- Oh! What a Lovely War (Richard Attenborough, 1969)
- Marathon Man (John Schlesinger, 1976)
- War Requiem (Derek Jarman, 1989)
Featuring a 1973 interview with Olivier
Commentary: Tastefully, they did not include Olivier in Othello. Oof.
Monday, September 16**
Tanner ’88: Criterion Collection Edition #258 (Robert Altman, 1988)
Commentary: I wonder how it’ll feel to re-watch with an impending election year.
Tuesday, September 17
Short + Feature: War-Torn Youth
The Chicken (Una Gunjak, 2014) and Come and See (Elem Klimov, 1985)
Wednesday, September 18**
White Material: Criterion Collection Edition #560 (Claire Denis, 2009)
Commentary: An excellent look at colonialism, much of it explored in the form of objects and actions that signify whiteness.
Thursday, September 19
Shorts for Days: Cityscapes
- À propos de Nice (Jean Vigo and Boris Kaufman, 1930)
- N.U. (Michelangelo Antonioni, 1948)
- Daybreak Express (D. A. Pennebaker, 1953)
- Sunday in Peking (Chris Marker, 1956)
- Surface Tension (Hollis Frampton, 1968)
- The Black Balloon (Josh Safdie and Benny Safdie, 2012)
With an introduction by Criterion Channel programmer Penelope Bartlett
Friday, September 20**
Double Feature: Murder Most Funny
Kind Hearts and Coronets (Robert Hamer, 1949) and The Ruling Class (Peter Medak, 1972)
Saturday, September 21
Saturday Matinee: No Greater Glory (Frank Borzage, 1934)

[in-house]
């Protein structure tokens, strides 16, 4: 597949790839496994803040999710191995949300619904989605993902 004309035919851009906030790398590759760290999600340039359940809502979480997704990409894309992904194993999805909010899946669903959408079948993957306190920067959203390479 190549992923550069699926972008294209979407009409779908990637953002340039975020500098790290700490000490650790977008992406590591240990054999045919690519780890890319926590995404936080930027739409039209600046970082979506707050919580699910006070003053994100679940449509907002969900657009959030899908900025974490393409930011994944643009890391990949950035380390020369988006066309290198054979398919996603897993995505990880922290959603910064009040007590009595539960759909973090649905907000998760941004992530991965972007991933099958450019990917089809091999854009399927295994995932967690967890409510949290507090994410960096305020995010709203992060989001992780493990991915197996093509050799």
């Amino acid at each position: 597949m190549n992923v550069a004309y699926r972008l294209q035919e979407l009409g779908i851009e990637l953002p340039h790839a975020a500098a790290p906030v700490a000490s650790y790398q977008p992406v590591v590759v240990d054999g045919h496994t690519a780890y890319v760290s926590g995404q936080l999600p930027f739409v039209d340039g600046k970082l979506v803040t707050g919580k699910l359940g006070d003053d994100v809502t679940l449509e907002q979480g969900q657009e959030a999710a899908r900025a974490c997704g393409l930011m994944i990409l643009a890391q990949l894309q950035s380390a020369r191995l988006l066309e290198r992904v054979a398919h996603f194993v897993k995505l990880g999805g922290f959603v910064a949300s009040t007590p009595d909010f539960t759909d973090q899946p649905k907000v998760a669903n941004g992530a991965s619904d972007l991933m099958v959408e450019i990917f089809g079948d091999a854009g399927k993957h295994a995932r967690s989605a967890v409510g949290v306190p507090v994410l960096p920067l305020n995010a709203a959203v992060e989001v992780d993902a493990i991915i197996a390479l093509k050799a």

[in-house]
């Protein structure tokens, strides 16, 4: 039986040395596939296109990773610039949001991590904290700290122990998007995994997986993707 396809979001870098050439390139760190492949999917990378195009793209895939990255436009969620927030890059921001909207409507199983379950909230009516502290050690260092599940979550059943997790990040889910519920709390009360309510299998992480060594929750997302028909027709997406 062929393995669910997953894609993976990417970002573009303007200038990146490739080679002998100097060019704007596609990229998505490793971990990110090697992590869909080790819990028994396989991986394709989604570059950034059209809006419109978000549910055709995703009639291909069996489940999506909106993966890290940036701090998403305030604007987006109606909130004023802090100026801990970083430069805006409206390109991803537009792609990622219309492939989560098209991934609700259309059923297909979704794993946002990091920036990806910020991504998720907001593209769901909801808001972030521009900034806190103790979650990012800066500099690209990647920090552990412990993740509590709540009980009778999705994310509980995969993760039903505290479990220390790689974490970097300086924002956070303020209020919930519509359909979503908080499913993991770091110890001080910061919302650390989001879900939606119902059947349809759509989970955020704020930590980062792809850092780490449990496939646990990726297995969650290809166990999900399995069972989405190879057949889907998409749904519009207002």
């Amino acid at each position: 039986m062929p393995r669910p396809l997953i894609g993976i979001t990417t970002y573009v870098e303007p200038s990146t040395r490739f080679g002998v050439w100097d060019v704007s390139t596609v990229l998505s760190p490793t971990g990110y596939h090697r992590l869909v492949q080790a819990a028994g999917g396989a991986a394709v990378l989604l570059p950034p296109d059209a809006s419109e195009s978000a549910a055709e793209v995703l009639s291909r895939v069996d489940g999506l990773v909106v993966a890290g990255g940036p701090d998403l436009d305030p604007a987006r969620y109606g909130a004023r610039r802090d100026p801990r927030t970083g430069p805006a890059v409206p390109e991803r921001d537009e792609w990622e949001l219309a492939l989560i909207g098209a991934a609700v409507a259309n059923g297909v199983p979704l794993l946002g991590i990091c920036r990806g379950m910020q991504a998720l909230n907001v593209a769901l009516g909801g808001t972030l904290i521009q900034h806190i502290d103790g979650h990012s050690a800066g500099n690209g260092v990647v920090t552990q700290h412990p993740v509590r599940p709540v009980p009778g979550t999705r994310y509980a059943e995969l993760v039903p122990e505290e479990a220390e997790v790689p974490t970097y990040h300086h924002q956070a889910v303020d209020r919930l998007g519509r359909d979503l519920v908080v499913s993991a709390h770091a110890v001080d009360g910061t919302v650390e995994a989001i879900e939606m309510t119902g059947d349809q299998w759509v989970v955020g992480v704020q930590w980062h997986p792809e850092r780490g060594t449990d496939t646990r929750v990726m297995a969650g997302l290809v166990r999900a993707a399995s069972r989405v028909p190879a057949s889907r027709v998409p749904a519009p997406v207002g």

Sunday, September 22**
Rian Johnson’s Adventures in Moviegoing
A collection of his favorite films:
- La Jetée (Chris Marker, 1963)
- 8½ (Federico Fellini, 1963)
- World on a Wire (Rainer Werner Fassbinder, 1973)
- F for Fake (Orson Welles, 1975)
- Stalker (Andrei Tarkovsky, 1979)
- Upstream Color (Shane Carruth, 2013)
Commentary: Rian Johnson is a mensch. I mean, look at that selection of movies. He brought Upstream Color to the Criterion Channel, guys. It’s one of my favorite movies of the 2010s and such a singular vision. Years ago I wrote an extensive, three-part deep analysis of Upstream Color, and even had a chance to interview writer/director/co-star Shane Carruth.
Everything else there is great, yes, but Upstream Color is an idiosyncratic work of art, so much its own odd story about the way people process trauma and return to the world by reasserting control over their lives. That’s just one interpretation.
Monday, September 23
Surprisingly, nothing is scheduled for this day. I’m just filling the blank space here.
Perhaps the assumption is that you’re too blown away by Upstream Color. Seriously, find me in Brooklyn and let’s grab some coffee or tea and talk about this movie. That’s what should happen on this day.